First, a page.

Beating Up On Market Development Funds


OPINION


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The talk around market development funds and how they are best used has been a point of discussion in this industry for decades. Like everything else, some vendors and strategic service providers do better than others at managing and using the soft dollars to benefit future sales.

With the pace of change in the market and the need to cut costs and drive revenue, MDF scrutiny is going to increase. But MDF is unique in that cutting the tool usually means reduced sales in the long run and more profit in the short run.

Smart vendors, if they play it right, can get more out of their MDF and reduce the amount floated in the market. It's not easy to do and, because it takes time to get there, it's not something most suppliers have the gumption to pull off.

It would be in the industry's best interest if we made the shift to well-executed, measured and successful MDF because it would force channel partners and vendors alike to get very serious about how they spend the dollars.

First and foremost, strategic service providers need to admit MDF is there to drive more revenue for them and the supplier that is providing the funding. Vendors have a right and an obligation to their shareholders to scrutinize whether the spend has real benefit to both sides. Most importantly, strategic service providers must understand MDF is a marketing tool that should lead to sales — it's not a sales slush fund for schmoozing.

It's not always easy to determine how these funds are viewed. On the partner side, there are lots of companies that view them as a way to boost the bottom line by running “marketing programs” that are really designed to cover internal costs and drop excess dollars to the bottom line. When a marketing department's goal is to be a profit center rather than a cost center, it's not pushing to get a sales return on the spend. It's looking for cash.

Vendors that look at MDF as a true future sales generator must sign up for the hard work of putting systems in place to force channel partners to execute properly. That puts pressure on the internal and external teams and is no doubt controversial.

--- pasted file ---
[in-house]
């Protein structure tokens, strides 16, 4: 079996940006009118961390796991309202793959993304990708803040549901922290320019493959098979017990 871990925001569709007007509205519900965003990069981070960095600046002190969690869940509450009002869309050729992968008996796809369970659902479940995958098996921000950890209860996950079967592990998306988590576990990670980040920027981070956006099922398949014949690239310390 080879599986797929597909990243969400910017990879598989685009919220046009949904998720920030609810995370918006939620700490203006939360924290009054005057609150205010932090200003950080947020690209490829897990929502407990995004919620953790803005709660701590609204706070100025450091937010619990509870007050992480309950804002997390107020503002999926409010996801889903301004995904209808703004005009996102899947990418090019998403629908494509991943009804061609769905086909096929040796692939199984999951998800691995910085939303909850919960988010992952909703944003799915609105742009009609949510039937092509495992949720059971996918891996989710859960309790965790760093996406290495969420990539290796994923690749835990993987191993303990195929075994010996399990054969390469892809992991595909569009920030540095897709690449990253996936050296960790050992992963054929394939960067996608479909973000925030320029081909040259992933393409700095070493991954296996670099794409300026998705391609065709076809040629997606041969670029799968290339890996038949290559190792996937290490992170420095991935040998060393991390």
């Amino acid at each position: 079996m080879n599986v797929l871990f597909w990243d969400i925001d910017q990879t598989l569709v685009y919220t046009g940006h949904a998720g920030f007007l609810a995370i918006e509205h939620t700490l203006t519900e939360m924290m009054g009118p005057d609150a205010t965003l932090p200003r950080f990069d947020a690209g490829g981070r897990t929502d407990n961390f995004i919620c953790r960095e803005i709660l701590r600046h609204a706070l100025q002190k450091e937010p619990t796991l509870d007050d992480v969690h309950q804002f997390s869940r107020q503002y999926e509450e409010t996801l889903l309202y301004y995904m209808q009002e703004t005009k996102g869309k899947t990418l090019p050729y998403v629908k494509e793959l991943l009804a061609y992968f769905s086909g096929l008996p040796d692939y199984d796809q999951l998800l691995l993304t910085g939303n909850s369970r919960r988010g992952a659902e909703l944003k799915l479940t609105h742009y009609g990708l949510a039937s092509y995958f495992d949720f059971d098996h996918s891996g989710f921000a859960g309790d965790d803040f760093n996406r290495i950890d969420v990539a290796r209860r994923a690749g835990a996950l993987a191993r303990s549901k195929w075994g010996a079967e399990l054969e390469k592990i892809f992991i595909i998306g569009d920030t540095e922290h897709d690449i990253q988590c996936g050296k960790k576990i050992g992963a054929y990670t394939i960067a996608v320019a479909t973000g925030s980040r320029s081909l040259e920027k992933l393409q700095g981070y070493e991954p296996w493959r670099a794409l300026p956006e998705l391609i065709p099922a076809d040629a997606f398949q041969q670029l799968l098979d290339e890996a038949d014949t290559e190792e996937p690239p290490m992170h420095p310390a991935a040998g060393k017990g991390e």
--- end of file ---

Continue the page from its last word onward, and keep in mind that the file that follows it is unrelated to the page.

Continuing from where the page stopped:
It takes a very strong management team to hold the tiller straight and not deviate from the goal of setting a course of only using MDF in ways that will drive future sales. Partners and internal sales alike are bound to complain and ratchet up pressure to relax how the dollars are spent.

It's always hard to stand your ground, but it's also the only way to force real change.

MDF is going to be increasingly scrutinized in the future, and partners and vendors that don't commit to truly changing how they execute and set the right objective are merely going to see the cutting of funding — and not the sales growth. There is a lot of money in this MDF world that is not well spent, but there is plenty of money to get the desired results. It's a lot like the federal government claiming $3 trillion isn't enough to get the job done but never looking at cutting poorly spent funding.

There are a few vendors, Hewlett Packard Enterprise being the most notable one, that are doing exceptional work in this area, and will drive more sales for its partners and itself going forward. But there is a lot of improvement to be made in the industry overall.

Partners and suppliers that commit to setting the right goal of driving long-term sales and scrutinizing poorly spent MDF in favor of programs that work will benefit by getting the lion's share of the sales in this market, and that's never a bad thing.

BACKTALK: Make something happen. Robert Faletra is CEO of The Channel Company. You can contact him via email at rfaletra@thechannelcompany.com.

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